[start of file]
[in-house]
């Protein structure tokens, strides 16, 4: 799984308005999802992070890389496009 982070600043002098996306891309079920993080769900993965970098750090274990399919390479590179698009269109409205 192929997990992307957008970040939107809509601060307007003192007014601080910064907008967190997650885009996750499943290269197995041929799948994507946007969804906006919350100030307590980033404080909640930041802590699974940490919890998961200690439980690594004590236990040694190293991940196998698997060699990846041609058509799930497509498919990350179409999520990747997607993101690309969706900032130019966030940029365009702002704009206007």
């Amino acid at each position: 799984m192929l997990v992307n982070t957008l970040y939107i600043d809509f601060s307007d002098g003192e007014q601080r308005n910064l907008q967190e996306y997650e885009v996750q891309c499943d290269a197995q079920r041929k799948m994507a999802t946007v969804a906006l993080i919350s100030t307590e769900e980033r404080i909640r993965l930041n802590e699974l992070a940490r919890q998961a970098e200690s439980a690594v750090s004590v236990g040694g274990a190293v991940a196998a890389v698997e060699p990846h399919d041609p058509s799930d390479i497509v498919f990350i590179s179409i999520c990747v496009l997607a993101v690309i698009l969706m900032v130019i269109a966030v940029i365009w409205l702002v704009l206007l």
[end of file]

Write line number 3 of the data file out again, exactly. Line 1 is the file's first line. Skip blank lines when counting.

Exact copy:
């Amino acid at each position: 799984m192929l997990v992307n982070t957008l970040y939107i600043d809509f601060s307007d002098g003192e007014q601080r308005n910064l907008q967190e996306y997650e885009v996750q891309c499943d290269a197995q079920r041929k799948m994507a999802t946007v969804a906006l993080i919350s100030t307590e769900e980033r404080i909640r993965l930041n802590e699974l992070a940490r919890q998961a970098e200690s439980a690594v750090s004590v236990g040694g274990a190293v991940a196998a890389v698997e060699p990846h399919d041609p058509s799930d390479i497509v498919f990350i590179s179409i999520c990747v496009l997607a993101v690309i698009l969706m900032v130019i269109a966030v940029i365009w409205l702002v704009l206007l």